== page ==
It sounds as if people will enjoy life more if they use their bodies’ attractive and bonding features the way they are intended to be used, and refrain from making promises with their bodies if they don’t intend to keep them. (Or from taking mood-altering, hormone-altering drugs if they clash with their very chromosomes.) Naturally, using such features are even more important for people who intend to marry and stay married. This information will potentially help people understand their bodies and grow in virtue at the same time.

Of course, what I expect to happen is that now somebody will try to market a drug version (not a drug company, but probably some skanky group), and that other disgusting consequences will ensue. But I also expect that married people will continue to have kids and be happy, despite all the self-destructive stuff the rest of the world may do. It’s the natural thing to do.

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You People Talk Funny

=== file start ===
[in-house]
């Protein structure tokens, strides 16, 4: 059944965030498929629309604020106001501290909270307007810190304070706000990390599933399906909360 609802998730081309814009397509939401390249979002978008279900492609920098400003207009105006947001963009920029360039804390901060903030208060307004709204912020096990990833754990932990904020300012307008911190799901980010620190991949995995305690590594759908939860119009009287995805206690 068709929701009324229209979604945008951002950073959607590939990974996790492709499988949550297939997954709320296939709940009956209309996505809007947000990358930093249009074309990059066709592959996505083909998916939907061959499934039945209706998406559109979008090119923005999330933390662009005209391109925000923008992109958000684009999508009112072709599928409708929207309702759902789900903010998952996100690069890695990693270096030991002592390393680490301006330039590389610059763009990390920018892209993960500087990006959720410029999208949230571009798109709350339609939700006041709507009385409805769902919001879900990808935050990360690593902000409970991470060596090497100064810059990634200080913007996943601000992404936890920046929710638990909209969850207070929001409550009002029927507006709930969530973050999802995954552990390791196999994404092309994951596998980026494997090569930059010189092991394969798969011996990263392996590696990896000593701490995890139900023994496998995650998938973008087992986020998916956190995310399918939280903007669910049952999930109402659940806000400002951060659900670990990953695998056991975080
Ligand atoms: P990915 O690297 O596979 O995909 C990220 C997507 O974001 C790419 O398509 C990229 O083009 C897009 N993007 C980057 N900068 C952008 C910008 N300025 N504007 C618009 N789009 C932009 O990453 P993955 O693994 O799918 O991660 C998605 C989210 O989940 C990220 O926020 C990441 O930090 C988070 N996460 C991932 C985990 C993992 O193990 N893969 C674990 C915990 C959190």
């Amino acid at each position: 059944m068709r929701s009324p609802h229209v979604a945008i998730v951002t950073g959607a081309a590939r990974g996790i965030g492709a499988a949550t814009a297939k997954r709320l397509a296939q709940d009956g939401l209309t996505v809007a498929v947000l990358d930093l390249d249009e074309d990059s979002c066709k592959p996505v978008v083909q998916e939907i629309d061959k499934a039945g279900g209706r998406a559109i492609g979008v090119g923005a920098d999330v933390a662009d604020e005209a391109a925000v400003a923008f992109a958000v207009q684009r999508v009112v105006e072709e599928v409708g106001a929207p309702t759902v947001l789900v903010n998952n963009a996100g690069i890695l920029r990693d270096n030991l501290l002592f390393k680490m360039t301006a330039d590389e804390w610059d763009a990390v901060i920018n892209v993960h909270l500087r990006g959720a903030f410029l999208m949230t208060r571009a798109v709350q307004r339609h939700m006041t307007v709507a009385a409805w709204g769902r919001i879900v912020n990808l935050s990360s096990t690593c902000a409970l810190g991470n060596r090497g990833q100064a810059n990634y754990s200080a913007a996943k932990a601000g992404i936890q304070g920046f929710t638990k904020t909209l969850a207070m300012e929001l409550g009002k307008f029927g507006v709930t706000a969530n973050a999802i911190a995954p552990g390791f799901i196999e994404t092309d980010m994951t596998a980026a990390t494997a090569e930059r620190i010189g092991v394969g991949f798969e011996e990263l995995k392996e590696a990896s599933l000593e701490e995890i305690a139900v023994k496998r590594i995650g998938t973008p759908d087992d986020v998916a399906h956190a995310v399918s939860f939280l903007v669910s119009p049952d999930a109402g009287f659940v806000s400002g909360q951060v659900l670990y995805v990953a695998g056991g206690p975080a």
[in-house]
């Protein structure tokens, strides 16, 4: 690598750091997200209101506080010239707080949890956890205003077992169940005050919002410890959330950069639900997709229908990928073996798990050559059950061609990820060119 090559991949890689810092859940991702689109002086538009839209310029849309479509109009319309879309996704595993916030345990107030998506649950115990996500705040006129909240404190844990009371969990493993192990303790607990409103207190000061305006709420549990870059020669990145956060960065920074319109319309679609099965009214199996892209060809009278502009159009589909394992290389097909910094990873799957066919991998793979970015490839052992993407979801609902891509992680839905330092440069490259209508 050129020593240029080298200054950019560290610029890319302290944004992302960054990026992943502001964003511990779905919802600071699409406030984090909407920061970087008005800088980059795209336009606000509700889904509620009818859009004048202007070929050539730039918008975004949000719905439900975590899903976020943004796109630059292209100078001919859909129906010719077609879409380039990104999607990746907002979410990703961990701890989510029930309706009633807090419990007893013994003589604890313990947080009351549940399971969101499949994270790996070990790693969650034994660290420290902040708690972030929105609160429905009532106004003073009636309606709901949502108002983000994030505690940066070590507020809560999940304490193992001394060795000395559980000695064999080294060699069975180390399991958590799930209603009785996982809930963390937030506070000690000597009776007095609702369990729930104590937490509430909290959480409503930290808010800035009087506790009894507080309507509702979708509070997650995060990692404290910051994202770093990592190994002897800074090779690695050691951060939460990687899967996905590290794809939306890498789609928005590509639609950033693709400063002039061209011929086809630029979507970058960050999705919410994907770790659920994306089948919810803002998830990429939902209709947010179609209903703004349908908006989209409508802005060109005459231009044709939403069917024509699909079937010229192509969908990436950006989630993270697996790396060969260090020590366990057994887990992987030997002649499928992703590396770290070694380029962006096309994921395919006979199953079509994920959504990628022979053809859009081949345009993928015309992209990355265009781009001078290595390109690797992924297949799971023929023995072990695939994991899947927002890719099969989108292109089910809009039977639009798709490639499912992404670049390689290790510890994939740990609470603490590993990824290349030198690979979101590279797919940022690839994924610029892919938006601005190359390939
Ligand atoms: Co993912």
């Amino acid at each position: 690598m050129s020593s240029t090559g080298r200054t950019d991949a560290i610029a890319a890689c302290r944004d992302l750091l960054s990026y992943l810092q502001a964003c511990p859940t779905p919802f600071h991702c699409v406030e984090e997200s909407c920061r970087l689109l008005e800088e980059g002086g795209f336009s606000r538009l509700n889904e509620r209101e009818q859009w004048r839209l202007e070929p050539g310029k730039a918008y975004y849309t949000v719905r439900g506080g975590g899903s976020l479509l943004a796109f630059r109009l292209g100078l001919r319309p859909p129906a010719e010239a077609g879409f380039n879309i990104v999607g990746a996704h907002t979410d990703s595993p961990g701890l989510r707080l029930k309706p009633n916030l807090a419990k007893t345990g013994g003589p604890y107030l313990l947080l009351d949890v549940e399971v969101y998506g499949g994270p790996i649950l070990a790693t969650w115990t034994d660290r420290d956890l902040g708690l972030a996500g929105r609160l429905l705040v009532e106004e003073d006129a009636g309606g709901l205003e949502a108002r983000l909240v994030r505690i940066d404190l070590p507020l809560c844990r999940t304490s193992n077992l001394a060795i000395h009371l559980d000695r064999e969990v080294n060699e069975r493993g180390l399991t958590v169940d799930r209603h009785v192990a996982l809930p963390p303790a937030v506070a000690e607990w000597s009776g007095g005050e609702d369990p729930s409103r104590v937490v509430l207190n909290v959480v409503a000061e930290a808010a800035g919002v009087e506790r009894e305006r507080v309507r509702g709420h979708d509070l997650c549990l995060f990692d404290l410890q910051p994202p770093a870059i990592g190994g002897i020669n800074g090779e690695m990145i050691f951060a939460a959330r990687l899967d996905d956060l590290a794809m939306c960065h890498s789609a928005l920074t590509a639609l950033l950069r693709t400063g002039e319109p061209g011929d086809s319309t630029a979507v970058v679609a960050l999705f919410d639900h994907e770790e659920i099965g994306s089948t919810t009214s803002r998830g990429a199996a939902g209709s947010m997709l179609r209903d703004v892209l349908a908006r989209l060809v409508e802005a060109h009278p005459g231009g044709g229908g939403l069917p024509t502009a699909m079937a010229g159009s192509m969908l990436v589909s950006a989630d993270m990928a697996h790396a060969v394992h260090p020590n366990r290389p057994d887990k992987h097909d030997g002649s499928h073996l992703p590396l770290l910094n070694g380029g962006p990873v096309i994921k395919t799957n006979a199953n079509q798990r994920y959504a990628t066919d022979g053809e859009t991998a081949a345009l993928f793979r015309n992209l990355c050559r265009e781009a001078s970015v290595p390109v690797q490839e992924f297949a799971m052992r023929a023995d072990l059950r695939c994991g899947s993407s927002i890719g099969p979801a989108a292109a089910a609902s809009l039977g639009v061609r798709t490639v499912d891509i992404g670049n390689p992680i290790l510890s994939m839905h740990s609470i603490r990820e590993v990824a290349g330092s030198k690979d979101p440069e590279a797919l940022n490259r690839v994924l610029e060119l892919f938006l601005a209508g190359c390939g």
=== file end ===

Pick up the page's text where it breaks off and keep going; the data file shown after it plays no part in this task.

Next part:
I just ran a Google search for “fits and cathooks”, and NOTHING SHOWED UP!

Doesn’t anybody else’s family say, “Aw, man, she was so upset, she was having fits and cathooks!” ?

Why not?!? C’mon, people!

And you know what you find if you look for “cathooks”? Nothing but hooks shaped like cats!

Well, if you delve far enough, it appears that “cathook” is a sailing term. It’s a hook attached to the cat-block, which was used to raise the anchor to the cat-head in the bow area. Why this might involve someone going into fits, I have no idea.

But someday, we will FIND OUT.

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Higher Up and Further In

Fr. Thomas Dubay, S.M. — professor and scholar; the author of many solid, unpretentious books on prayer, mysticism, science (The Evidential Power of Beauty is all about science and elegance, IIRC), and the Divine Love; and the gentle, reedy-voiced, determinedly lyrical TV host of many a late night lecture show on EWTN — has passed away. Please pray for the repose of his soul, and ask for his prayers in return.